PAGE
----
Is World Peace A War Away?



World peace is something the world has never had if we’re honest. But as of late things seem to be hotting up a little bit. We’re no longer at a place in time where we can safely travel the world without running into danger, and we’re definitely not at a place where we can stay worry free about the future of the world. There’s so much going on in terms of terrorism, wars, and conflicts that are very close to boiling point. So the question that is constantly on people’s minds is whether we’re a war away from finding peace, or even whether a war would equal any peace at all. This is what we’re going to explore today, so have a read on and see what you think by the end.


Terrorism is so scary, and so real at the minute. Ever since the 9/11 bombings and the rise of the Islamic state group ISIS, we’re living in constant fear of an imminent attack on major countries such as the US and the UK. But it isn’t just those big countries that are being affected, all over the world smaller terrorist attacks are happening. One by one secret forces and the military are trying to break down the group right from its very core. But the thing that is holding them back is radicalisation. Thousands of people are being radicalised, meaning the group is growing at an alarming rate. So is there a way to stop them? At the minute it doesn’t look like there is, and with this war there seems to be no end. So the worrying fact here is this, no, with terrorism a war wouldn’t bring peace. Only mass killings, damaged countries, and even more fear of an impending attack.

What’s Being Done?

There is plenty being done, both good and bad, by countries all over the world to try and stop what we’re dealing with today. For example, there are smaller non-profit organisations trying to promote democracy throughout different countries. They’re funded by something called the National Endowment for Democracy. It is this funding that is giving countries hope around the world. There’s also things being done on a large scale by the government. Acts of peace and talks of peace are constantly being discussed, but it just seems like every time they do, something happens to put countries at loggerheads again!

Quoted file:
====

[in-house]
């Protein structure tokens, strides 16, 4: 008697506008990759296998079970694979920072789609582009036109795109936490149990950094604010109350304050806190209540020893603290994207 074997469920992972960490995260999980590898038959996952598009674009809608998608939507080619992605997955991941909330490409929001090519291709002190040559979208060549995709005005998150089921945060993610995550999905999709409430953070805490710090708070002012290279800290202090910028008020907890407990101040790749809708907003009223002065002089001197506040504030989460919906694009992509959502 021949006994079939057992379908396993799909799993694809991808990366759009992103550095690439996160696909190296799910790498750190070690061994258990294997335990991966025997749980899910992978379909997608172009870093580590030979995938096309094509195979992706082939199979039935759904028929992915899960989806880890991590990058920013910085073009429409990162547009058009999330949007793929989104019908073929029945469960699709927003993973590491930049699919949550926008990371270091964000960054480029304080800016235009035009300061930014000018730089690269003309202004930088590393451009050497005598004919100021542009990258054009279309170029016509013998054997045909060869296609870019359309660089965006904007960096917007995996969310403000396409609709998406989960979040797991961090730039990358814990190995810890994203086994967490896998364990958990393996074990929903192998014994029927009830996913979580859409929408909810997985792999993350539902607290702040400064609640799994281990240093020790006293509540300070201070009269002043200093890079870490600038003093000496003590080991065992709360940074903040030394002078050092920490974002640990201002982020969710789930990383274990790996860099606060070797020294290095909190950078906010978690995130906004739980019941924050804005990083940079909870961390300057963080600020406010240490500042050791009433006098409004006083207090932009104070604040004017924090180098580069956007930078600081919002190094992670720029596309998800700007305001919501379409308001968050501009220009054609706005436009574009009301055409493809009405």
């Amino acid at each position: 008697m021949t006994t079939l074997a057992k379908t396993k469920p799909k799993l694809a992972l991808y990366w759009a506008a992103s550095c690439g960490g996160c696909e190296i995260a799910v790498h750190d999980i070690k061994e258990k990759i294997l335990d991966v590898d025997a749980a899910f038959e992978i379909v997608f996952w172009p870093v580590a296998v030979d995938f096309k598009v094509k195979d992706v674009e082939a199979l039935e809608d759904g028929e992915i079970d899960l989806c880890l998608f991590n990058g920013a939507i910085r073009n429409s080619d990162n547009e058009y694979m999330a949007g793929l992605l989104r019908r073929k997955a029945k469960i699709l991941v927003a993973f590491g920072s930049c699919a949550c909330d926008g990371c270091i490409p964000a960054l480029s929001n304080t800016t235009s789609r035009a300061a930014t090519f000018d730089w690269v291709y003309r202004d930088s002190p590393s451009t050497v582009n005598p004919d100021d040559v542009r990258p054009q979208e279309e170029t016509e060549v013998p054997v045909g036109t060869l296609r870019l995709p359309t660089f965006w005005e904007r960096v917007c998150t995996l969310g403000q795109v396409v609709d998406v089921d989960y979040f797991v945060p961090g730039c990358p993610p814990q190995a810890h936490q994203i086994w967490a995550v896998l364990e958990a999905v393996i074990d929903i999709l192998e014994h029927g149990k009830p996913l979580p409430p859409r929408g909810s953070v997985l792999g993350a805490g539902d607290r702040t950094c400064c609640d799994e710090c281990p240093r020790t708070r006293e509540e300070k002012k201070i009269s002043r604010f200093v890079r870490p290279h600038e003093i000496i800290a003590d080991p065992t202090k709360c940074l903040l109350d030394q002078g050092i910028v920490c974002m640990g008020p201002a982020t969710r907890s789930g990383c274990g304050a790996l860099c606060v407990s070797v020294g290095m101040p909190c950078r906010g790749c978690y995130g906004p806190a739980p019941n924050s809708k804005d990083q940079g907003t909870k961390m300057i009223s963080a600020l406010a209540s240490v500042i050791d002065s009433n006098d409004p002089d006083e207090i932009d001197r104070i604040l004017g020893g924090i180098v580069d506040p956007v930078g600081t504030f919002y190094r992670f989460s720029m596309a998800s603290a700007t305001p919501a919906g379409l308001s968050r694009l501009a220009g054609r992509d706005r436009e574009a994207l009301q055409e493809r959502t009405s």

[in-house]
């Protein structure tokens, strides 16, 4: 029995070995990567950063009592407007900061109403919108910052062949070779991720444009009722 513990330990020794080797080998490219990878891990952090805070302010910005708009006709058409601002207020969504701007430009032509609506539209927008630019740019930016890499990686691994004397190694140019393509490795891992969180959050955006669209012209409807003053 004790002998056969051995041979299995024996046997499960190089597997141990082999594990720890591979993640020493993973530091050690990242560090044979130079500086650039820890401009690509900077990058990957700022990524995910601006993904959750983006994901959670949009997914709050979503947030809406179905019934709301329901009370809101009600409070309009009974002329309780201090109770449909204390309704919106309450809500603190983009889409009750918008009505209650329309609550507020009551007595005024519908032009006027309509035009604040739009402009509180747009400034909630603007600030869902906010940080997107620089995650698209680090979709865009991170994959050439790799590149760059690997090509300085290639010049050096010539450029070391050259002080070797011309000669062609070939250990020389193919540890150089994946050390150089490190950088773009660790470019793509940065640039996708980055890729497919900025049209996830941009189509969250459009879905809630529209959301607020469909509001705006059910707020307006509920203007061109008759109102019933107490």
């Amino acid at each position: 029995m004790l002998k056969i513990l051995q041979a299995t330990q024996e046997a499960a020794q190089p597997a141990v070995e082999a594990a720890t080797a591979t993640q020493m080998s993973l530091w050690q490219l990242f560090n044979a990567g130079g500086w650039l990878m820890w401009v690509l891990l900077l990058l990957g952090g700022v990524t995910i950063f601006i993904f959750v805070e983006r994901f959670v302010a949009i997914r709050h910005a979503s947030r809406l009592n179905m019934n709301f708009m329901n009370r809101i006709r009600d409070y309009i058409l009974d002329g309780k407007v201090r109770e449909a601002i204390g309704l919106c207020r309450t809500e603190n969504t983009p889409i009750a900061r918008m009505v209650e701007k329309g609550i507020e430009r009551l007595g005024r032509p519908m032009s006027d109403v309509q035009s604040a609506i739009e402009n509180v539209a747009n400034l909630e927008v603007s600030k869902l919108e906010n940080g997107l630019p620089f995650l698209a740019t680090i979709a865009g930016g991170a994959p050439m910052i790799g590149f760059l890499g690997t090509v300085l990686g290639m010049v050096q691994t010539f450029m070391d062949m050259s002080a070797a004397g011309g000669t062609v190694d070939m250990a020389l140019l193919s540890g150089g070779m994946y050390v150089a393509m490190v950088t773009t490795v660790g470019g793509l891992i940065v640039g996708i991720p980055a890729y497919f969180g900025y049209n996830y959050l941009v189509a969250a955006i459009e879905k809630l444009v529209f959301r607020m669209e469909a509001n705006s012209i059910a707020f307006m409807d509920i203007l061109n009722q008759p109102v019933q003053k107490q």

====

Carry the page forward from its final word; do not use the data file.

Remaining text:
USA, Russia & North Korea

This is something the whole world is feeling the effects and fear of. The media definitely doesn’t help the situation, but it’s still something that we should all be thinking about. The feud between the USA and Korea in particular is one that has been intensifying massively over the last year. With North Korea doing a missile test every other week, and the USA threatening to take action, a lot of us can only wonder how long it is going to be before a war breaks out, especially with Trump in control and his anger towards their actions. Again, in this case a war could be deadly. Both countries are armed with powerful nuclear missiles, and both countries definitely don’t seem afraid to lose them. All we can hope here is that democracy will take over, and some form of order will come into play sooner rather than later.

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Peace Talks – North Korea is Ready for negotiations, but only with Russia



North Korea will enter negotiation talks with its rhetorical foe, the United States, over its nuclear weapons program and on the so-called “security guarantees” – only if Russia will come to the table. 

During an international conference in the Austrian capital (Vienna), Russian foreign minister, Sergei Lavrov, delivered a message to his US counterpart, Rex Tillerson, that the reclusive communist regime wants a peace talk with America over its nuclear ambitions.

 “We know that North Korea wants above all to talk to the United States about guarantees for its security. We are ready to support that, we are ready to take part in facilitating such negotiations. Our American colleagues, including Rex Tillerson, have heard this.”, said, Lavrov, as reported by the Interfax news agency.